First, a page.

McDonald's (MCD) announcement on Tuesday to align its supply chain toward fresh, antibiotic free beef could be key to wooing younger consumers.
"Today, McDonald's is announcing a policy to reduce the overall use of antibiotics important to human health, as defined by the World Health Organization (WHO), which applies across 85% of our global beef supply chain," the company said in a press release on Tuesday.
The move marks another step in the company's overall move towards more natural food sourcing after its move to fresh beef in the first quarter of 2018, which clearly sought to capture millennials that are buying more fresh meat than all other generations combined.
Considering the company declined to follow in Wendy's (WEN) fresh beef footsteps for 49 years, something must have tipped the company's trajectory. The correlative demand from younger consumers is certainly not a farfetched connection.
Further, the antibiotic stance gives the company an opportunity to lead in a new frontier, making up for its late arrival to fresh beef.
"With the announcement of this new policy, McDonald's again demonstrates its leadership and commitment to responsible antibiotic use," Dr. Karen Hoelzer, Senior Officer at the Pew Charitable Trusts said. "Pew looks forward to seeing how McDonald's implements this policy in the months ahead."
Much has been made of the company's efforts to modernize and raise its technological profile of late and its effort to raise the brand's profile in the eyes of newer consumers. Yet, the company's move towards more natural and sustainable food sourcing policies should not be ignored, as it hits at the heart of the purchasing decisions made by younger consumers.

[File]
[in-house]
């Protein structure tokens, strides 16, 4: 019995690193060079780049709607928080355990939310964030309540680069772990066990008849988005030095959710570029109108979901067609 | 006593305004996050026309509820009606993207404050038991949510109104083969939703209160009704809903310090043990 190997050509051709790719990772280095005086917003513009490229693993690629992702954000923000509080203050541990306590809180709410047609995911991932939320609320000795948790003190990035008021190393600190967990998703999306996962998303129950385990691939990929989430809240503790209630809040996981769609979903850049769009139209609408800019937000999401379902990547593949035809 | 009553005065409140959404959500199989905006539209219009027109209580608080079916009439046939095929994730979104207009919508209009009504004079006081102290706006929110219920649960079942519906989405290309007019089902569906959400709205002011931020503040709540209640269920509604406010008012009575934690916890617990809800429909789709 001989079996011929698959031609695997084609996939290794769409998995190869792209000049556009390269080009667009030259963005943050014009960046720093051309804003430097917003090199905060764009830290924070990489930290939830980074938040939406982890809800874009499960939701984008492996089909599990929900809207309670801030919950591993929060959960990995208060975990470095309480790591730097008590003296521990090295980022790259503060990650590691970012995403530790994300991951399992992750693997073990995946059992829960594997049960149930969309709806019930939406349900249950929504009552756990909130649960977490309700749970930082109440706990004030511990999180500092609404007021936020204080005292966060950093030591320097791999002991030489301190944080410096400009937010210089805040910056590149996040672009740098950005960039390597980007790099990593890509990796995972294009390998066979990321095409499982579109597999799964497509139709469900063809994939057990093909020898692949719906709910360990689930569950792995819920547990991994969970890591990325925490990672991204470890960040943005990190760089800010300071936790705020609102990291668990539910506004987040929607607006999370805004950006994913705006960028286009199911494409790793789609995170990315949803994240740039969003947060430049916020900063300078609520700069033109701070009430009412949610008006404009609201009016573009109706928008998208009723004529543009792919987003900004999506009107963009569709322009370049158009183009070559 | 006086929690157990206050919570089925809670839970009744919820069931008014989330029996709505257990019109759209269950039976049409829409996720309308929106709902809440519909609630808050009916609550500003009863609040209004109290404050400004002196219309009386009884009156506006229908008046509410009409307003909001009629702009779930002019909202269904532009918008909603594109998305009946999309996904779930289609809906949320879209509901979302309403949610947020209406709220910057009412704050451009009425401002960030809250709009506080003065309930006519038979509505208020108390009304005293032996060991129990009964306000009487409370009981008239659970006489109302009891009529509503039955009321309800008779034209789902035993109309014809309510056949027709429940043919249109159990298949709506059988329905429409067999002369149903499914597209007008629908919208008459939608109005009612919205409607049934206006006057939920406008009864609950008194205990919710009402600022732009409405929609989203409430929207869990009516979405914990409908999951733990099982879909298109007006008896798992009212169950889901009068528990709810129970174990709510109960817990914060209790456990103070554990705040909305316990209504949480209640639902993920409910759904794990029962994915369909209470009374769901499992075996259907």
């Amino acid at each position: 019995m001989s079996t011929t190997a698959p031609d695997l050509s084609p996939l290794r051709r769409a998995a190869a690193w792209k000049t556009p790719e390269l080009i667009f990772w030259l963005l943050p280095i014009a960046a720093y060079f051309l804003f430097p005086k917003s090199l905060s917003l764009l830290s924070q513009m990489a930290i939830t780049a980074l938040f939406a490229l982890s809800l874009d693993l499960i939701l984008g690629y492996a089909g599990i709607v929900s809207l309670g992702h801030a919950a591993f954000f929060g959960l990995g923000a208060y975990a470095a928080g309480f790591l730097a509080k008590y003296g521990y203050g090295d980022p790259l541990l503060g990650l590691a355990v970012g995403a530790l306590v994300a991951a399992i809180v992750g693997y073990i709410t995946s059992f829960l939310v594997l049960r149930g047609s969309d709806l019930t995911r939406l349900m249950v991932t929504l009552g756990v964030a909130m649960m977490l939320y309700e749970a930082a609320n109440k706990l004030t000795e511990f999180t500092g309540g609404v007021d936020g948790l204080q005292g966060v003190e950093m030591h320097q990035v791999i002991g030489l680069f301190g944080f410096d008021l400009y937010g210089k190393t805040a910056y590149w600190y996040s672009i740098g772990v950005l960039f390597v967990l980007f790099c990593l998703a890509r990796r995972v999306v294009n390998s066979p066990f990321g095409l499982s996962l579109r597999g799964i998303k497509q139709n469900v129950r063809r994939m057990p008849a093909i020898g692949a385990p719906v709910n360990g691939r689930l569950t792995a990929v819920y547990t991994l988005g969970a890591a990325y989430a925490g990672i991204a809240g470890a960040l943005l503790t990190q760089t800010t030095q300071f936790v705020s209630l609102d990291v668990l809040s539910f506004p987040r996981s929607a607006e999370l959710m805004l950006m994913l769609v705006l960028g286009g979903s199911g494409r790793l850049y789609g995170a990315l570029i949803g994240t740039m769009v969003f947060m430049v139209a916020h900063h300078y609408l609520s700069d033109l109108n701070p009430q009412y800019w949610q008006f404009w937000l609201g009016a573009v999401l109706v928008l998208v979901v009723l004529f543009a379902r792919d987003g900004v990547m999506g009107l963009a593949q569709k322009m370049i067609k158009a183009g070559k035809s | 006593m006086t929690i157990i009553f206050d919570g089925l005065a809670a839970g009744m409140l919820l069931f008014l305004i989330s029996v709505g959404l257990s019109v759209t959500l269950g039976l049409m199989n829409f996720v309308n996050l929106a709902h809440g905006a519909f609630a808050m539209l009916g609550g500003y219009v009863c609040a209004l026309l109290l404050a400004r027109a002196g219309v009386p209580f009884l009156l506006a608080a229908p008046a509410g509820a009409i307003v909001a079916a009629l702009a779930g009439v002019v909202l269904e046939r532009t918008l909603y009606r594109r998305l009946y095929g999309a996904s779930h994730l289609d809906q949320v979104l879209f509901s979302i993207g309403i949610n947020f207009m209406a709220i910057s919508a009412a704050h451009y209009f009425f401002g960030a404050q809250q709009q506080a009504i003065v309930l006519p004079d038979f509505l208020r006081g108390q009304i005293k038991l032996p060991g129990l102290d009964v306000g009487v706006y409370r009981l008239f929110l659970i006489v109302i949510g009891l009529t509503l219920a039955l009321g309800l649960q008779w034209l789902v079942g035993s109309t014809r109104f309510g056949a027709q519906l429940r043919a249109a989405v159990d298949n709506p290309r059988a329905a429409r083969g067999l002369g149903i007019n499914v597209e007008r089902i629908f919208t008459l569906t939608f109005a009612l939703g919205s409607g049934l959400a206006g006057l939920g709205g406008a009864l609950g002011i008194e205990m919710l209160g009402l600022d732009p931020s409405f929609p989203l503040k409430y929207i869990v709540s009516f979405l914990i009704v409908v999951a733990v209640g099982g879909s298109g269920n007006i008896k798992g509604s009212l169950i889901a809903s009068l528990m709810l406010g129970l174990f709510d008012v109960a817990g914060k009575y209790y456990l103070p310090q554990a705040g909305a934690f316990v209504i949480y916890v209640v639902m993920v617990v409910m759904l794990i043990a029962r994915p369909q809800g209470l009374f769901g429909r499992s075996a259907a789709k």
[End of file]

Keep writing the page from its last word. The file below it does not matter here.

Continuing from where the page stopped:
Millennials account for $2.45 trillion in spending power and, along with their younger counterparts in "iGen" or "Gen Z", will come to represent over 50% of the U.S. population by 2020.
The American Marketing Association notes that about 70% of millennials will spend more on brands supporting causes they care about, making social responsibility among major brands like McDonald's.
McDonald's has clearly sought to make its new, responsible status known in efforts like the one outlined today.
"We are on a journey to build a better McDonald's," the company said. "As we work in partnership with our supply chain and producer partners to address major challenges like antibiotic resistance, we'll continue to listen to our customers to make sure we're meeting and exceeding their expectations every day - from the farm to our restaurants."
Such a move could reduce the company's overall reliance on discounting, which could accelerate company margins beyond the company's already effective management since bringing locations more firmly under the corporate banner.
To be sure, suppliers dealing with a year of overhauls and personnel shortages might be overwhelmed with the swift change. For a restaurant that sells 75 hamburgers per second, even a small change is a major change. New standards for 85% of the supply chain is no small potatoes.
In the end, McDonald's appears to be playing by a classic rule of retail and restaurants. When it comes to the largest and most profitable consumer base in the country, the customer is always right.
Judging by the statistics, that could be a winning mantra for long term investors.